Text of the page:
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For IMPD, US gun database equals ‘just better police work on our part’

INDIANAPOLIS (WISH) — In the last five years, law enforcement agencies across the United States have gotten more successful in tracing guns used in crimes back to who bought them, according to the Bureau of Alcohol, Tobacco, Firearms and Explosives.

Indianapolis saw a similar trend in the last five years, tracing more than 16,500 guns used in crimes back to the person who bought the firearms.

Assistant Chief Christopher Bailey of Indianapolis Metropolitan Police Department called it “just better police work on our part.”

Indianapolis police are collecting shell casings from shootings, testing them and putting them into the database created by the ATF. If police confiscate a gun during an arrest, investigators also test that firearm and put the information into the same database to see if it’s been used in a crime.

IMPD compares the database to a tool on their belt that they weren’t using until about five years ago.

In that same period, IMPD has ramped up how much they’re using the database. Bailey said, “We’re just processing the evidence better. which is leading to these increased numbers.”

The report shows where guns used in crimes are being purchased, the age of the person purchasing them, the type of gun, and how many guns were stolen and then used in a crime.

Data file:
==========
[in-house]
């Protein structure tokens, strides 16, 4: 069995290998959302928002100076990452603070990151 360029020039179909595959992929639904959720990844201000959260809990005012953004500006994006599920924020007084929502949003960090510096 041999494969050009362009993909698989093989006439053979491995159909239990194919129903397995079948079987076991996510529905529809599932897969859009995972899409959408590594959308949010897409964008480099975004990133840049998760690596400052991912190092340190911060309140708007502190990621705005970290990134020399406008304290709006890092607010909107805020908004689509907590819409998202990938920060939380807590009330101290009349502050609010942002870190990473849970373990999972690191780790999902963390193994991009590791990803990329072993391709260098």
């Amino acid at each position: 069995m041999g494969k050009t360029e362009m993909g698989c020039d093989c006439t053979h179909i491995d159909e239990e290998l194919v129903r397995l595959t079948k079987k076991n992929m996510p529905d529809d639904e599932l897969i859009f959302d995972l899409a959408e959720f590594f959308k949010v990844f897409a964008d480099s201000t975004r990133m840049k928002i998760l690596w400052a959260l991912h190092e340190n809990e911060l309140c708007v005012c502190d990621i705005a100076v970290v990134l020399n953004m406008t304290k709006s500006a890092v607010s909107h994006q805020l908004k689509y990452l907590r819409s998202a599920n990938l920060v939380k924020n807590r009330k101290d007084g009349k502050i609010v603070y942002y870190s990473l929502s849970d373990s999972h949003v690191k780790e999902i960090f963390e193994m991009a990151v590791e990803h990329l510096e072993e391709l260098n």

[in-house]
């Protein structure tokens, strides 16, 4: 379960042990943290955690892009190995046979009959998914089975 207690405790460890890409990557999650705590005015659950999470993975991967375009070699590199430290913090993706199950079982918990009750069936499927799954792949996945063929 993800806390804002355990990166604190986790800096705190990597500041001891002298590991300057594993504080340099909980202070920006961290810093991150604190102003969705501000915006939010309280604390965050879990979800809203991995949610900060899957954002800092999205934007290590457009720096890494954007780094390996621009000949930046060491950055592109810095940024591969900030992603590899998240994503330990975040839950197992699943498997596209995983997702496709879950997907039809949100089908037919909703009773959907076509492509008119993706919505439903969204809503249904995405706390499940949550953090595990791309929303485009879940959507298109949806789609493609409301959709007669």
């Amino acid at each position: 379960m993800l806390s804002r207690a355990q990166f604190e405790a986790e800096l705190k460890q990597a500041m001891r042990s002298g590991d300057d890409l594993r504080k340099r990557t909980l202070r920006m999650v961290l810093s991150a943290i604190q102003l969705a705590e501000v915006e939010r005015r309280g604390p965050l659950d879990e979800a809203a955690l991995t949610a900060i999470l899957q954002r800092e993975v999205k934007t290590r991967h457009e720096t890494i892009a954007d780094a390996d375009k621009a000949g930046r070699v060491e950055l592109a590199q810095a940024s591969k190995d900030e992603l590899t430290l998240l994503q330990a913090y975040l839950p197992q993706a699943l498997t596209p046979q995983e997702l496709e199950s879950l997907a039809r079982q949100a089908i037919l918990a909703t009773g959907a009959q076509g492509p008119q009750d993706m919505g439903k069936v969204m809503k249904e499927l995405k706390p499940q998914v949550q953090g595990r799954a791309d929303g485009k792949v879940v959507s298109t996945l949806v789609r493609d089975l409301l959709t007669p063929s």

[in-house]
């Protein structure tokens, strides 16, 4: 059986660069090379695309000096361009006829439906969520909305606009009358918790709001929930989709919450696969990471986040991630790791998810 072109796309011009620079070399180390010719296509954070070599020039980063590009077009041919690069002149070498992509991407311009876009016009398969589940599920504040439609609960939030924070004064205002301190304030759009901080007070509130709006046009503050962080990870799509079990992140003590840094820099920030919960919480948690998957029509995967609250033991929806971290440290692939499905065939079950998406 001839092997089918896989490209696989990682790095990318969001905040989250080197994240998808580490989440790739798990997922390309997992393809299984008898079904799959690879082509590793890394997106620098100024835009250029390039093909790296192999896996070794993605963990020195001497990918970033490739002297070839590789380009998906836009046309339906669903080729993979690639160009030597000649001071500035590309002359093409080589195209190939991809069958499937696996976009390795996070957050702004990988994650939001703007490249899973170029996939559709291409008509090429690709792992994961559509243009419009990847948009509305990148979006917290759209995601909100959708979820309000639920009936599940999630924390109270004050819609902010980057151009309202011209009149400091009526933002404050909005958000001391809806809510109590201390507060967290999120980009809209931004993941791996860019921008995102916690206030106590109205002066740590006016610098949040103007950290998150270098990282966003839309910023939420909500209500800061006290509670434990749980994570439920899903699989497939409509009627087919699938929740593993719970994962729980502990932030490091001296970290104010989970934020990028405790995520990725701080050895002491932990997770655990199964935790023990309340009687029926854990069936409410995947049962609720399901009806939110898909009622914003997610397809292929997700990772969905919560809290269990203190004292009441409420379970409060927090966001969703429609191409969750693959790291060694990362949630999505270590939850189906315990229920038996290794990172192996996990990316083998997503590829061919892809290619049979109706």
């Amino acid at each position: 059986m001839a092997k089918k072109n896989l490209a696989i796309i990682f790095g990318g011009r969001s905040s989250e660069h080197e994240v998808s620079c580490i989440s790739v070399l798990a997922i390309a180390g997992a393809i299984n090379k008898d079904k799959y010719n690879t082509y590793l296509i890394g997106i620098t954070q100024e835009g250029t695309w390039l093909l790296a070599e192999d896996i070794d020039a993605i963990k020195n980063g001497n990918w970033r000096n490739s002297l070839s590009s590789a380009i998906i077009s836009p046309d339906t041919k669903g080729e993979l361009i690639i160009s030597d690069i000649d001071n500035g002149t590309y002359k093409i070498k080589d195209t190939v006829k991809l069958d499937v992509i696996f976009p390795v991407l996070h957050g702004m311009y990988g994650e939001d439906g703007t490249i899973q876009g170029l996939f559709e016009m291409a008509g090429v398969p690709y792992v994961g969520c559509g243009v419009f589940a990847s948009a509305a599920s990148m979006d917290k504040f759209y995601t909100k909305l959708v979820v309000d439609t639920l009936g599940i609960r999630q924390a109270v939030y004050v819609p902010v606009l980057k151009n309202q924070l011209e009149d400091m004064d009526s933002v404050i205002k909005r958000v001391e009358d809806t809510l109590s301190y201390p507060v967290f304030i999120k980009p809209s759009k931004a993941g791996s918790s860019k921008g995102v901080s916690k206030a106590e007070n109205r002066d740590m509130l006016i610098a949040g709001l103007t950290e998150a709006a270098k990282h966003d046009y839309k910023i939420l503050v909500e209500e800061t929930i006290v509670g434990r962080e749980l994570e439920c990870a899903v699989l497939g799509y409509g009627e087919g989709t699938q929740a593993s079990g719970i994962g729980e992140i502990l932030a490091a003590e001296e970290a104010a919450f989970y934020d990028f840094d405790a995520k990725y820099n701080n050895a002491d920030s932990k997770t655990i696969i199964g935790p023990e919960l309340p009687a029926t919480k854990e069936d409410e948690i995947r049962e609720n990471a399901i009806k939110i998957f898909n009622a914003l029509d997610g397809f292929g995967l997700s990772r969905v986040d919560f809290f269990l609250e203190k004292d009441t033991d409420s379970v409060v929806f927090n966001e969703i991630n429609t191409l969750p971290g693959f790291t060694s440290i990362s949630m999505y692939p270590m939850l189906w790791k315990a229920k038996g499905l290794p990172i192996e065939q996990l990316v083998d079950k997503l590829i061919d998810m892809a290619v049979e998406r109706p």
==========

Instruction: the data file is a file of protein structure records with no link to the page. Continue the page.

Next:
Suzanne Dabkowski, a spokesperson for the ATF, said that “compiling it in one place maybe makes some of the trends more visual.”

She told I-Team 8 the use of the database is just another way for detectives to find criminals. “You can suddenly realize that the same firearm has been used in crimes not just in Indianapolis but in some of the suburban cities as well, whereas before you would never have known that that gun had traveled to these different places. Now, you know that. Now, it doesn’t prove who’s hands it was in. You still have to do good old-fashioned police work to figure that out.”

IMPD’s Bailey said about the data for Indianapolis in the last five years, “The number that concerns me the most is time to crime.”

“Time to crime” is how long it takes for a gun to be used in a crime after it was bought. In the last five years, more than 28% of guns that IMPD traced were bought under a year before they were used in a crime.

IMPD told I-Team 8 that could mean the firearms were stolen from a lawful gunowner, stolen from a gun store, or someone bought them with the intent to sell them to someone who shouldn’t have a gun.

Bailey said, “We’re not just focused on just the trigger pullers. We’re also interested in who’s providing these weapons.”

IMPD told I-Team 8 it needs data the ATF system provides because it’s more difficult to get convictions without it. “It’s no longer eyewitness testimony, or police testimony is not going to be enough to take a case to prosecution, let alone conviction.”

The ATF data characterizes Indianapolis as a large city. Out of 10 large cities, Indianapolis traced the fourth-most amount of guns used in crime in the last five years.